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in Filmmaking
on Apr 23, 2009

Walk in a few minutes late and you’ll miss the set-up and most of the actual plot of Damien Chazelle’s lovely debut feature, Guy and Madeline on a Park Bench. Guy’s a young, handsome, somewhat taciturn jazz musician who seems to move from one short-lived romantic encounter to another while saving his real passion for his trumpet. Madeline is a pretty, shy, somewhat directionless young woman who meets Guy, is affected by him and his music, and then is abruptly cut loose as Guy’s eye wanders. And yes, that’s all in the first few minutes and told mostly without dialogue. The rest of the movie is the long trailing note of Guy and Madeline’s short-lived relationship, a collection of offbeat and sometimes just ordinary moments given emotional inflection by not only our knowledge of their romantic misfire but also the old-fashioned Hollywood movie-movie-style orchestral swing score by Justin Hurwitz.

Chazelle and I sat down and talked last week, and we batted around several references for his juxtaposition of large-scale romantic musical and minimalist relationship drama. We talked about films like Jacques Rivette’s Haut Bas Fragile and Chantal Akerman’s The Golden ’80s, films that also experiment formally with tropes of the musical genre. But I’d like to throw in one other reference: Once. Although it’s considerably quieter and more elliptical in its storytelling, like that film, this movie is deeply informed by its lead actor’s love for his music and his ability to convey that love through his on-screen playing. Guy is played by Jason Palmer, a Boston-based trumpeter whose debut album, Songbook, was recently released by Ayva Musica. When he takes the stage — in this film, a threadbare apartment jazz club with white walls and black curtains that still seems like the coolest place in town — his performance tells you everything the film’s dialogue doesn’t. (Given the logorrhea of so many contemporary American indie film characters, the quietness of this film’s principals is tremendously appealing.)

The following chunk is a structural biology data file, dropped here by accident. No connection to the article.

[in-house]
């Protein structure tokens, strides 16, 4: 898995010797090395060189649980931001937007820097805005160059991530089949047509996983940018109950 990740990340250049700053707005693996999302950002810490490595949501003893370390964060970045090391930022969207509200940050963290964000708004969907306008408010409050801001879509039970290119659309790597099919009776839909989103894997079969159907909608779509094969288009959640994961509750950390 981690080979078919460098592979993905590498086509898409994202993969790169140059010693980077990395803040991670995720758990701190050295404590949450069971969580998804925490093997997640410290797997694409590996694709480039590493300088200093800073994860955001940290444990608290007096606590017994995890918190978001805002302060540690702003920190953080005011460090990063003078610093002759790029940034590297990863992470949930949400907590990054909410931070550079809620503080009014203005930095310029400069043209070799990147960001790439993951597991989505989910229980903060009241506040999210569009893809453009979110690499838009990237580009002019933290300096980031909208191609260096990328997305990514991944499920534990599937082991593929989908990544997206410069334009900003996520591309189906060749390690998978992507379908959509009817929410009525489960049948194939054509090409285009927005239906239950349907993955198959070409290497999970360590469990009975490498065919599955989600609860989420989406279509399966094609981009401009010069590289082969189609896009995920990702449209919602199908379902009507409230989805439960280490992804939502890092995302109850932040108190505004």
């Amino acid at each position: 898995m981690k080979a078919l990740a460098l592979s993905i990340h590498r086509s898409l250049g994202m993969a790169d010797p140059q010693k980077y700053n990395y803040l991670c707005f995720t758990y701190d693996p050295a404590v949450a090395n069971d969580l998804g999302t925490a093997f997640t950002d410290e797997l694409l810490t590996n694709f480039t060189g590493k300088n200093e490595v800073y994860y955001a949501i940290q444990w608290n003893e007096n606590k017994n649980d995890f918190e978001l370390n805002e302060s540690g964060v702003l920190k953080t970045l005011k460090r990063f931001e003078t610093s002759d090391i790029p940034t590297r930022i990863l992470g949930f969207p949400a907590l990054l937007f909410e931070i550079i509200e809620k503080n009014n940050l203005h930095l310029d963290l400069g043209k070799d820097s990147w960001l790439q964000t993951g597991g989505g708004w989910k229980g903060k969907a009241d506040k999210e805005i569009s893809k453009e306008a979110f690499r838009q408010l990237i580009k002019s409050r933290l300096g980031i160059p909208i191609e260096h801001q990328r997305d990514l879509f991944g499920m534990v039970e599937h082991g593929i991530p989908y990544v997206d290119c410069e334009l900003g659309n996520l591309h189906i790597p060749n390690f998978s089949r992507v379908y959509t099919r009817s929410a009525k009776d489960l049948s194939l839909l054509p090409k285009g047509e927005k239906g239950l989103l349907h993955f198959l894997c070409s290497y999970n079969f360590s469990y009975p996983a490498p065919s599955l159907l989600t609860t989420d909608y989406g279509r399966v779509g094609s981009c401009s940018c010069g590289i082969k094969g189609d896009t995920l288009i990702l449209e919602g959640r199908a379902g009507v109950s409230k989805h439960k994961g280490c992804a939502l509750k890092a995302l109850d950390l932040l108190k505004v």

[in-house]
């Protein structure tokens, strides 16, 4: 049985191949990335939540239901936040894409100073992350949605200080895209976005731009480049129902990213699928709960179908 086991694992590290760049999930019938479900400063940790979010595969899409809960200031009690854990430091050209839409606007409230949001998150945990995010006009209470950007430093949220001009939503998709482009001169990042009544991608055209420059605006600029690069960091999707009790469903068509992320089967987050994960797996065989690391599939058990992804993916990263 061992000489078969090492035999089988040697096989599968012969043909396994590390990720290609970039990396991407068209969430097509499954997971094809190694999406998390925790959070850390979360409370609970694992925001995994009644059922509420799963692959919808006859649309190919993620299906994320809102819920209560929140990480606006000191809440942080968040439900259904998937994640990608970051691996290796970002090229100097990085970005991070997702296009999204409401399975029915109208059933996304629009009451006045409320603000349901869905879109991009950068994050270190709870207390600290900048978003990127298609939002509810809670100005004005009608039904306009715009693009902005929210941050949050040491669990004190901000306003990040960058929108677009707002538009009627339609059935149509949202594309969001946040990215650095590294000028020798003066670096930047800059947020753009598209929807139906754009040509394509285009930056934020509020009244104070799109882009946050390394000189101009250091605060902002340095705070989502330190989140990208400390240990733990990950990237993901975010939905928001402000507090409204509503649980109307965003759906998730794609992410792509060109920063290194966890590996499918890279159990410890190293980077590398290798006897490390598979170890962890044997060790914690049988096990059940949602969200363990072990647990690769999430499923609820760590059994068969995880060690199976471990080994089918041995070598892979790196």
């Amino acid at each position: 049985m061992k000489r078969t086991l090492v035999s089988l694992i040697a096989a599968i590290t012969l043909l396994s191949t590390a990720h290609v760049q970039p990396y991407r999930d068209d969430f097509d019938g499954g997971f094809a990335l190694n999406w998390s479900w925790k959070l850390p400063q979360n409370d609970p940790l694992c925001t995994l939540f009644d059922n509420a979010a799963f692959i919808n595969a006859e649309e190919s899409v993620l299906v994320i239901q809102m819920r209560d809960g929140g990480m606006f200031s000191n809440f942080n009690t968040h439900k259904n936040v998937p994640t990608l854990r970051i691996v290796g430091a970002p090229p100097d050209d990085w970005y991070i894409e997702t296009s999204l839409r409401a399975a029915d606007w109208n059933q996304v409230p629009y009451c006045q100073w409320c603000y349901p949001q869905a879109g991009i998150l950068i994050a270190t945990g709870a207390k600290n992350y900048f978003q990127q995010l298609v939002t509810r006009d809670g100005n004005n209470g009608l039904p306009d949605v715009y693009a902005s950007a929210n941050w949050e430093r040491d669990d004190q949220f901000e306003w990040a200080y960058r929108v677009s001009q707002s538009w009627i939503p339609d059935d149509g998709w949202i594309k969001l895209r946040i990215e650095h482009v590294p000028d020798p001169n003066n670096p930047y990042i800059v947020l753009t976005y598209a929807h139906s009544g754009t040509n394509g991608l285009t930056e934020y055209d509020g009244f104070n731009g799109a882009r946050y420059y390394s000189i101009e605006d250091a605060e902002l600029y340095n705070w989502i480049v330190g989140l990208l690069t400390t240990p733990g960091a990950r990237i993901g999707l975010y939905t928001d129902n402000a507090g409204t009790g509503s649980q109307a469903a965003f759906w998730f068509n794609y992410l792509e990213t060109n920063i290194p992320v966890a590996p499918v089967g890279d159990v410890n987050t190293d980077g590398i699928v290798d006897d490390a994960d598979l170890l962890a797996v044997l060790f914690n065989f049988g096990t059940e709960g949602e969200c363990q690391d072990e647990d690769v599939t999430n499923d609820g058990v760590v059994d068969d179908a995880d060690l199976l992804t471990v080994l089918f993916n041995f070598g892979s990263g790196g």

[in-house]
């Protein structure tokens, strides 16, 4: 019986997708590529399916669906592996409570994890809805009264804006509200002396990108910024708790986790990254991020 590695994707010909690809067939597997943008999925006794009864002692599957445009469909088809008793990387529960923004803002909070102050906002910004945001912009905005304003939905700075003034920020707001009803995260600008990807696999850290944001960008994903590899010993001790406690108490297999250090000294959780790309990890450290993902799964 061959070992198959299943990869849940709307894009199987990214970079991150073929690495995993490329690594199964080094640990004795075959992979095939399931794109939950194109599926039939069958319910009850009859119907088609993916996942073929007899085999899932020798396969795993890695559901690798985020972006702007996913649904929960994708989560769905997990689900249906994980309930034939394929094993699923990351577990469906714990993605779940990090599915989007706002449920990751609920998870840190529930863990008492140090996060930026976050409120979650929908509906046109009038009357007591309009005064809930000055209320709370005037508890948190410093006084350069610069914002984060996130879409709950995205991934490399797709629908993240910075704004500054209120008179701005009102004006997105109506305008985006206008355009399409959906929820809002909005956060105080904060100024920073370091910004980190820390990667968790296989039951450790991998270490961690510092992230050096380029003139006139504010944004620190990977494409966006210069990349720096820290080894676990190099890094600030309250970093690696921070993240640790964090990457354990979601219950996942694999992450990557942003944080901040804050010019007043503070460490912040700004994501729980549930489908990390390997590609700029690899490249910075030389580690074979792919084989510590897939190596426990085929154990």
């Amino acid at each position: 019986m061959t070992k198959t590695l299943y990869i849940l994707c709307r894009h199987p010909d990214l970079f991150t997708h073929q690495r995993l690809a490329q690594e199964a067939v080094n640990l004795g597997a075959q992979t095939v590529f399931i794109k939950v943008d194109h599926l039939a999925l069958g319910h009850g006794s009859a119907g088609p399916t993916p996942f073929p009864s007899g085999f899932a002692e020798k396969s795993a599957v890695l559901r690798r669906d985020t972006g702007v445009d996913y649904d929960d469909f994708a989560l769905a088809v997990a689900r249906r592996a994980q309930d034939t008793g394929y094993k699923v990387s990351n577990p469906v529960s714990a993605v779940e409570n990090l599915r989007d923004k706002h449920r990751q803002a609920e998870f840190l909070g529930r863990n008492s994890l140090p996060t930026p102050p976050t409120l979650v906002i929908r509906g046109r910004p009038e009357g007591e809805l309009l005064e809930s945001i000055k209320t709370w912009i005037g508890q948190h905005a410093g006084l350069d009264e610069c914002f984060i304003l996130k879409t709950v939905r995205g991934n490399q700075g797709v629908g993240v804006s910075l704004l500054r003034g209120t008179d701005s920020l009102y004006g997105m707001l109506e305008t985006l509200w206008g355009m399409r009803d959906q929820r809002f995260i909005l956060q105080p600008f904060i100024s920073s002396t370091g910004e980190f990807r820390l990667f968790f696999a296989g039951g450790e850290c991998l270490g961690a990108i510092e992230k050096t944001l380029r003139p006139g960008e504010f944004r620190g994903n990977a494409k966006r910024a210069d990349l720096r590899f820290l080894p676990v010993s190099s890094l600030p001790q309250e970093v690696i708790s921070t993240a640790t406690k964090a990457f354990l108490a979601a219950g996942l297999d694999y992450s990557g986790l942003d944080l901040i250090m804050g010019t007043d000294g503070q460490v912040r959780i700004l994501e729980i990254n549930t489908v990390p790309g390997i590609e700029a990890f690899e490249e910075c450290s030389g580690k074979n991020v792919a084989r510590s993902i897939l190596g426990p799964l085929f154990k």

Begun while he attended Harvard Film School, Guy and Madeline on a Park Bench was shot, by Chazelle, on 16mm black-and-white stock on a micro budget over two-and-a-half years. His production method — one of fits and starts and quickly seized afternoon moments — mirrors the casual serendipity of his storyline, and the production’s incongruities (almost nothing was spent on production while the Bratislava Symphony Orchestra was hired in Slovakia to record the score) is a story point all its own. Chazelle’s mash-up of downtempo slacker relationship drama with high-spirited ’50s movie musical (the film includes one full-fledged dance sequence) is, of course, a formal construction, but the thrill of this movie is that it doesn’t play like one. Guy and Madeline on a Park Bench is by turns joyful, melancholy and hard-eyed, and it’s the kind of unexpected festival discovery that you really shouldn’t know much about before seeing, so I’ll stop typing here.

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